Iran's legislative watchdog, the Guardians Council, rejects parliament-set amendments to the country's presidential electoral law.
Earlier in November, Iran's Majlis set new strict limits for hopefuls who wish to run for president in the June 12, 2009 elections.
The new electoral law only qualified applicants aged between 40 and 75 who held the equivalent of a master's degree to run for president.
The amendment was introduced after Interior Minister Ali Kordan, who was impeached over his forged Oxford University Ph.D, failed to win Majlis approval and was removed from his post.
Abbas-Ali Kadkhoadi, spokesman for the Guardians Council which reviews parliamentary decisions to avoid inconsistencies with the constitution asserted on Saturday that amendments should be made to the country's electoral law.
However, Kadkhodayi added that the new criteria introduced into the country's electoral rules, aimed at preventing frivolous candidacies, are "in conflict with the constitution."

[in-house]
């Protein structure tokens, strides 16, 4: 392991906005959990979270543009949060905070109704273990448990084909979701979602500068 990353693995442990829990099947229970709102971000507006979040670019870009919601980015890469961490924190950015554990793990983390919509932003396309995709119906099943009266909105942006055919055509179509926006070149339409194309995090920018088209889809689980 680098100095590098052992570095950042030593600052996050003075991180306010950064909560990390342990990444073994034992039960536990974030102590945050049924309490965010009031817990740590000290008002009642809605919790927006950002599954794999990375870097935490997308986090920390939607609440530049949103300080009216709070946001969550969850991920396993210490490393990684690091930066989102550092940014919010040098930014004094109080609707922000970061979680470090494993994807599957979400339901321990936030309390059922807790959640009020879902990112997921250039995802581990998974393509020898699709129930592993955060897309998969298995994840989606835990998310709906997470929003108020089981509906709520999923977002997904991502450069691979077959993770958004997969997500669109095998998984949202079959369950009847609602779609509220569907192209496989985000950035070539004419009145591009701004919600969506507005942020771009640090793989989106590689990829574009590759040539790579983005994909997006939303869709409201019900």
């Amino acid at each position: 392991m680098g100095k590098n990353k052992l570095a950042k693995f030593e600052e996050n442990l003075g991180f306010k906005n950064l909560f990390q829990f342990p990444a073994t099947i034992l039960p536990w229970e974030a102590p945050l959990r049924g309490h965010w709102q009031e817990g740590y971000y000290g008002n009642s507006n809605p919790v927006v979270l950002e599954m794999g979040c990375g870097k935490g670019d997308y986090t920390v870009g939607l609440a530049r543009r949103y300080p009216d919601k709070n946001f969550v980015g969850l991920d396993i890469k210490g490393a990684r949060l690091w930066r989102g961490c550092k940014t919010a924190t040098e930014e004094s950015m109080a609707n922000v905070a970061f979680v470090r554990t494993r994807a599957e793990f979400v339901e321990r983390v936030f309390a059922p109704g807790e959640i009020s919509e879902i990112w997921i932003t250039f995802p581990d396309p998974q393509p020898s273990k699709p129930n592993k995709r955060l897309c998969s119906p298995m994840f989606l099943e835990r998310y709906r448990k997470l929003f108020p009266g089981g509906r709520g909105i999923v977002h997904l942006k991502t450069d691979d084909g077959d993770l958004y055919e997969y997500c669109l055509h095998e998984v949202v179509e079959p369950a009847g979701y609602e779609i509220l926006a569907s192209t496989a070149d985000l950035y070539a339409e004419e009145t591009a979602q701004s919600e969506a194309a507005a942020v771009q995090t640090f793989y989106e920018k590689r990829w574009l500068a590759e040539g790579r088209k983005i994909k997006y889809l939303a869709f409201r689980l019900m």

The Iranian official said any amendment to Iranian laws should be made within the framework of the constitution, adding that the 12-member vetting body would evaluate every parliamentary decision to avoid controversial issues.
The Majlis-introduced law also required candidates to have already served in a national post such as president, vice-president, minister, judiciary, military or broadcasting official, or as mayor of a major city.
Faculty members ranked assistant professor and above, lawyers with more than 10 years' experience, the leaders of recognized political parties, directors and editors of newspapers and private company directors were also regarded eligible to register.
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